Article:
Moral of the story:
1. bring a raincoat (if going in the summer) or a warm, waterproof coat (if going in the winter);
2. forget the umbrella, it will be more of a hassle than anything; and
3. bring layers, even if you are going in the summer.

Trust me, you will thank me later.

2. Sunlight

Baula mountain

Baula mountain

This is VERY important to know. The amount of sunlight Iceland has in the winter vs summer is drastically different. “Well, duh, Nichole! It’s like that everywhere.” Yeah, well, just wait until you read more.

Many people travel to Iceland in the summer because it is warmer and there are about three hours of darkness. If you even want to call it “darkness”. The sun sets for THREE HOURS between May and August!! Just in case you don’t understand… that is 21 hours of sunlight! And Iceland is one of the few places on Earth where you can experience the Midnight Sun.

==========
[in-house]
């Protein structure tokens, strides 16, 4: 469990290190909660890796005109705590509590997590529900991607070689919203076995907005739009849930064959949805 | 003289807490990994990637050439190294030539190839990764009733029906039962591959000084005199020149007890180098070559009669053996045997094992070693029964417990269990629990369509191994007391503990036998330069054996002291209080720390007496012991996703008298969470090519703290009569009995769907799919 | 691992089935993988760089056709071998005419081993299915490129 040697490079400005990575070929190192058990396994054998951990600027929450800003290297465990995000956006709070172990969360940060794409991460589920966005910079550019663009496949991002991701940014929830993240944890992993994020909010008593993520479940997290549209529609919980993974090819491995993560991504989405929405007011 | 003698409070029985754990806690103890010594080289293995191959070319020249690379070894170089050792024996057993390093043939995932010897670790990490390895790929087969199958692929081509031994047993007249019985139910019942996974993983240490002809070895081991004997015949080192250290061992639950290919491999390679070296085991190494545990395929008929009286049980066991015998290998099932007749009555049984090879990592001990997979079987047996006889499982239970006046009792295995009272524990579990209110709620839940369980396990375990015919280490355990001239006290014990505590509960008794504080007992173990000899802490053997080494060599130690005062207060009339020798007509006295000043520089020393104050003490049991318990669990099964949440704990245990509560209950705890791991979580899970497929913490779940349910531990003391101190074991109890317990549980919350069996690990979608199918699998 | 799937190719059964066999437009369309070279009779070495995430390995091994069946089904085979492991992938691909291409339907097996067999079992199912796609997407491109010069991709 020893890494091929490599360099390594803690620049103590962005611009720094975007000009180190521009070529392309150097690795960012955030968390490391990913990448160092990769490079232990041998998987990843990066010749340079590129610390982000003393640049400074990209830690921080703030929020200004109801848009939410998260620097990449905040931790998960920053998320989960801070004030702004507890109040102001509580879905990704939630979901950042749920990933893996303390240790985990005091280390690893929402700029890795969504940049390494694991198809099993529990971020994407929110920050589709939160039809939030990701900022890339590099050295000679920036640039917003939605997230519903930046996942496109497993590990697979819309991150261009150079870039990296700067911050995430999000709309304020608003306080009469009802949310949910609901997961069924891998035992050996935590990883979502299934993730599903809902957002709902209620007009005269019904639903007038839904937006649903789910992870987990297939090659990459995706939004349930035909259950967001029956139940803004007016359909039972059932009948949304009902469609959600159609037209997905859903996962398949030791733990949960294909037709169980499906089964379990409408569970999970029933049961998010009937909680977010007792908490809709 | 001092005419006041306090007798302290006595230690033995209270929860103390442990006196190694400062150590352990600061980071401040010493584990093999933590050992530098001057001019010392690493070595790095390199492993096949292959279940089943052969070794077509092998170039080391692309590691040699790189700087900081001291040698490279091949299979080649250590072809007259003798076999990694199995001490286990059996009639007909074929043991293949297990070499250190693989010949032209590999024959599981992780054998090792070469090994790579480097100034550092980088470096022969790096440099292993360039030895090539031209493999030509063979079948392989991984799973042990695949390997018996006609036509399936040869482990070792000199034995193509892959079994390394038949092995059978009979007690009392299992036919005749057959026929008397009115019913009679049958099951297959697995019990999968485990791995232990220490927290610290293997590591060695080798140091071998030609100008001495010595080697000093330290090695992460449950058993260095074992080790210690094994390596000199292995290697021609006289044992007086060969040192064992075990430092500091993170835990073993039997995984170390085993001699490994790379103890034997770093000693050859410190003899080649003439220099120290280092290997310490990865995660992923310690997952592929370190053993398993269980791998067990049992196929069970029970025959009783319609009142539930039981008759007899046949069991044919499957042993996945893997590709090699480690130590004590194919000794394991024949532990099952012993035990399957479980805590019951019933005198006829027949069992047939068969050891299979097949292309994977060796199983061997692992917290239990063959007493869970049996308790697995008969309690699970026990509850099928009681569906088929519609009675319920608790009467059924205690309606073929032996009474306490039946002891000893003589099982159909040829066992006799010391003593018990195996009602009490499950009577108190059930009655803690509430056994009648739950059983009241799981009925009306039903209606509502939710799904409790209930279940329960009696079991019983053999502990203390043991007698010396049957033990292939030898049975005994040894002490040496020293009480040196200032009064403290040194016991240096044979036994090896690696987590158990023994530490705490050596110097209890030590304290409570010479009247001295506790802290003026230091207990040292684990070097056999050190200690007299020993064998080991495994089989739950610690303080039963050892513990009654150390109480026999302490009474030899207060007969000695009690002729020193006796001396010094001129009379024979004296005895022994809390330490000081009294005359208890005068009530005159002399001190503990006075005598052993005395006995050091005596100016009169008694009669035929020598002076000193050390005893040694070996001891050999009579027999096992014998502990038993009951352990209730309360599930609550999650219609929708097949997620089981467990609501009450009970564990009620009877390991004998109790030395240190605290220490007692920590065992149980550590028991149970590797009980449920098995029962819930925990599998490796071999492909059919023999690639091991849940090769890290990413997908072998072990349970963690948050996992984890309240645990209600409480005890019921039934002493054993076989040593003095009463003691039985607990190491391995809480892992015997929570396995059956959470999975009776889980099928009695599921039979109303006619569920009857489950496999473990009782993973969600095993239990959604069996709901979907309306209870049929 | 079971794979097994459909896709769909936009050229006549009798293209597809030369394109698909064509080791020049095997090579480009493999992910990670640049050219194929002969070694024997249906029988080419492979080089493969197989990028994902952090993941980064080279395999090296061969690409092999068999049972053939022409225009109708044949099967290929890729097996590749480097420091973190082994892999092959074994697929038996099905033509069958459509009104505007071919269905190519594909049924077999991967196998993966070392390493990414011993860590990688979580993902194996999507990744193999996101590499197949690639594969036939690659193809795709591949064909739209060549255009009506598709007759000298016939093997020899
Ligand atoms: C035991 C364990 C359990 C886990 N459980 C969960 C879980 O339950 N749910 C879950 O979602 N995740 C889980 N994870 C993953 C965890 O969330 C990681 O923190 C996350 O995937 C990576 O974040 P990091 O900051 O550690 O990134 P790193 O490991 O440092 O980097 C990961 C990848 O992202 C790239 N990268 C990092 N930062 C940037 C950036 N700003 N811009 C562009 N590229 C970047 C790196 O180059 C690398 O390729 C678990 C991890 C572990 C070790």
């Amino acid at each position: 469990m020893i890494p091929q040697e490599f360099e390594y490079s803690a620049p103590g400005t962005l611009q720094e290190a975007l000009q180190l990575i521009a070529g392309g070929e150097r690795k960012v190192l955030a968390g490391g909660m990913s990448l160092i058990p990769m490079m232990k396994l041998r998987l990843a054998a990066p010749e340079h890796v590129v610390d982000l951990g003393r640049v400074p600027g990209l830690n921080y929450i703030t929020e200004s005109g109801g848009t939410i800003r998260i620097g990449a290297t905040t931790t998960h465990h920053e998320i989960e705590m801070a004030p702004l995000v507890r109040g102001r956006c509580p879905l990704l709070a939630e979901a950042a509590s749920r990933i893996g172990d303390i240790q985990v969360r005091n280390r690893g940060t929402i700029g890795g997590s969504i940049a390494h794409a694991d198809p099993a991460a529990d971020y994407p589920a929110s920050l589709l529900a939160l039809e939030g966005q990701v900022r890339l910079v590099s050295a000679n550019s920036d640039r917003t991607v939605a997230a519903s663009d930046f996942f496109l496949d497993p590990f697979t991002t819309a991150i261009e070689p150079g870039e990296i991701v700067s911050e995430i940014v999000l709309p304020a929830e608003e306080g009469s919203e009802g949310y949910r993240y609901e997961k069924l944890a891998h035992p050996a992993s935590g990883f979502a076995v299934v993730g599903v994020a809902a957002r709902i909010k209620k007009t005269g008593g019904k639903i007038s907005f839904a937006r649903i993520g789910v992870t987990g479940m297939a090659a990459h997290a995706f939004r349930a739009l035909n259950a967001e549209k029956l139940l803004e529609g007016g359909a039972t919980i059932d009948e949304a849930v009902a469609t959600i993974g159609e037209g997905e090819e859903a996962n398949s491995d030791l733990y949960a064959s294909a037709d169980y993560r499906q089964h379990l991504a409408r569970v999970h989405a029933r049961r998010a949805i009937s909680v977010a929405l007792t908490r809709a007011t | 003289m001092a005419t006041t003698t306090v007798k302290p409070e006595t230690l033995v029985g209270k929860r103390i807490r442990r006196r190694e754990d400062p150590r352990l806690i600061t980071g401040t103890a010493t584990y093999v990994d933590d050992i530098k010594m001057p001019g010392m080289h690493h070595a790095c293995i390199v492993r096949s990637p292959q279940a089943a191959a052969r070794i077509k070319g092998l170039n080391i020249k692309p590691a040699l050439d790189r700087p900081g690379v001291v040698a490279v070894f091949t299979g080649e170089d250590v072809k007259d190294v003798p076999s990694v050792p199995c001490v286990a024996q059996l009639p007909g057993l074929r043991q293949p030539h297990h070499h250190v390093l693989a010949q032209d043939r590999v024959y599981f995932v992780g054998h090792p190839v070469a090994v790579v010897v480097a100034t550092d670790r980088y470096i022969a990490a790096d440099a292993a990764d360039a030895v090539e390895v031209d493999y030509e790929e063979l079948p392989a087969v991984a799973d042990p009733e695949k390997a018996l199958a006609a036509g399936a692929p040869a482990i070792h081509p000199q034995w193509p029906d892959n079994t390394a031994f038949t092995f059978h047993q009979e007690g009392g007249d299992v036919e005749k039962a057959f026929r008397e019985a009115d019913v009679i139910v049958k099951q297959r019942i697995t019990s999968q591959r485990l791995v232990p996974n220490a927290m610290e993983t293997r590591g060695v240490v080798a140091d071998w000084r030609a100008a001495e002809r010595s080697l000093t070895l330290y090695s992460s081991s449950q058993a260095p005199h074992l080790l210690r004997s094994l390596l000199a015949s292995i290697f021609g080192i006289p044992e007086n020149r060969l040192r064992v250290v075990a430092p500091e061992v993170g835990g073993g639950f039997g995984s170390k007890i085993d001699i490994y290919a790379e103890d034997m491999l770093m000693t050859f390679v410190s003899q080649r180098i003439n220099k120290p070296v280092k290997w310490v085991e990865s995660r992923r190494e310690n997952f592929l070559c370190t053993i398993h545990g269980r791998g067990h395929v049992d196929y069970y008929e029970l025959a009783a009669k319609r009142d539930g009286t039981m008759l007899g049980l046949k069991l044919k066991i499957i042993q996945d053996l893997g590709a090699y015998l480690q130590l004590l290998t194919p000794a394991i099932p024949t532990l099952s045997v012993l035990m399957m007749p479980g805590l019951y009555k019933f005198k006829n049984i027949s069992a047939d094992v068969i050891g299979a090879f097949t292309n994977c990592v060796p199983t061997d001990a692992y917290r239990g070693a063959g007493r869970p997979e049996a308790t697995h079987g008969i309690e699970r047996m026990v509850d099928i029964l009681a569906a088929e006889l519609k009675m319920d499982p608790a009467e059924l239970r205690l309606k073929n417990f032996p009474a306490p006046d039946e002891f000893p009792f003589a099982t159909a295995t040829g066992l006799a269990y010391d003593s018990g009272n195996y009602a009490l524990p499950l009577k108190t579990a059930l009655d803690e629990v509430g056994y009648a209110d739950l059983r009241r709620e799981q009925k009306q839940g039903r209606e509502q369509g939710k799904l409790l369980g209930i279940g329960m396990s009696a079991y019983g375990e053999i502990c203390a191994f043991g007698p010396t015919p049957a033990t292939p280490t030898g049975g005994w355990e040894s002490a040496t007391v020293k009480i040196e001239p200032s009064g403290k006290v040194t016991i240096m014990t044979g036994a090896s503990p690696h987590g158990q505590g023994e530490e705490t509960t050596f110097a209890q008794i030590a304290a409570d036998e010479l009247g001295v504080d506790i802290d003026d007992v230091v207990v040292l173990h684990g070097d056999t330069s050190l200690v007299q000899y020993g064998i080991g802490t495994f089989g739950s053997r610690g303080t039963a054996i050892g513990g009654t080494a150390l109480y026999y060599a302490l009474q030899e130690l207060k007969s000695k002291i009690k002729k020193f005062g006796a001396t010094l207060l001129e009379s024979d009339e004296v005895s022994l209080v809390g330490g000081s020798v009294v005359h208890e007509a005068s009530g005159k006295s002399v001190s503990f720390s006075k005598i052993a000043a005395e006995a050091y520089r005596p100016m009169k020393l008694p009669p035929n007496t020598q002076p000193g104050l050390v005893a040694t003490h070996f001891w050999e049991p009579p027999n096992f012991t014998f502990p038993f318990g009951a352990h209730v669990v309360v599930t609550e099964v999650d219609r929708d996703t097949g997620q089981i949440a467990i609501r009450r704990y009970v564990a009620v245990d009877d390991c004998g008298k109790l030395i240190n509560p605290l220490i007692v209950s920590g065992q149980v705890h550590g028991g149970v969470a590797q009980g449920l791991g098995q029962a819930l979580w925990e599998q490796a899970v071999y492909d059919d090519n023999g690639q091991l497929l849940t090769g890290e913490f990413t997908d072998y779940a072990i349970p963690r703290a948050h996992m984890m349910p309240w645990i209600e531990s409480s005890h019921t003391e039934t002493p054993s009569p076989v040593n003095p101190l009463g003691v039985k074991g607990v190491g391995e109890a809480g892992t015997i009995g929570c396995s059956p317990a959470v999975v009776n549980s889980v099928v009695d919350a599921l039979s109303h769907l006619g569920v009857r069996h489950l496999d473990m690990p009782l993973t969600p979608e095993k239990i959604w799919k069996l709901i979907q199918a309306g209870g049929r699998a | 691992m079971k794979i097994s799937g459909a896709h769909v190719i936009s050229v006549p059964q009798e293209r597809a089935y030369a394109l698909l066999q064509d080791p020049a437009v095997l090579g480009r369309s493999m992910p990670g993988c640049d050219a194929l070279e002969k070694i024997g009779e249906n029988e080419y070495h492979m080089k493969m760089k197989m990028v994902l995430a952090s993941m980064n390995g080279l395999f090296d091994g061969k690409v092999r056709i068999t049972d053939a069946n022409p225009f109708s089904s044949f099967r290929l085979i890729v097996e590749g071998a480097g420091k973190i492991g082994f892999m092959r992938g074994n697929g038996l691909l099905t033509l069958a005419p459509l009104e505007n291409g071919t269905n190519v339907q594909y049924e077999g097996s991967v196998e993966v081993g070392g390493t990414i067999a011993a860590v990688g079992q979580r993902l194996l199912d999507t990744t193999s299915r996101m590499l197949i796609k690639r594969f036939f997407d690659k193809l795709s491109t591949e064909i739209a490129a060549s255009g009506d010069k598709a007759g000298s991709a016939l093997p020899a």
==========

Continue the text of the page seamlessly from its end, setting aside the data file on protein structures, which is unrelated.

The Midnight Sun is when the sun is still up at midnight. In Iceland, it peaks in June around the summer solstice, but it will still be light out around midnight in the other summer months. This is when you get to really experience the beauty of Iceland. Because it will be late, not many people will be up and around, so you can have a whole area to yourself experiencing this beautiful phenomenon.

As you probably have guessed, winter is the opposite. December and January only have about five hours of sunlight, which is why fewer people travel to Iceland during the winter. The sun during these months rises between 10:00 AM and 11:00 AM and sets between 3:00 PM and 4:00 PM. Crazy right?! Now, this doesn’t mean it is pitch black during the other 19 hours of the day, but it is obviously a drastic difference from the summer sunlight.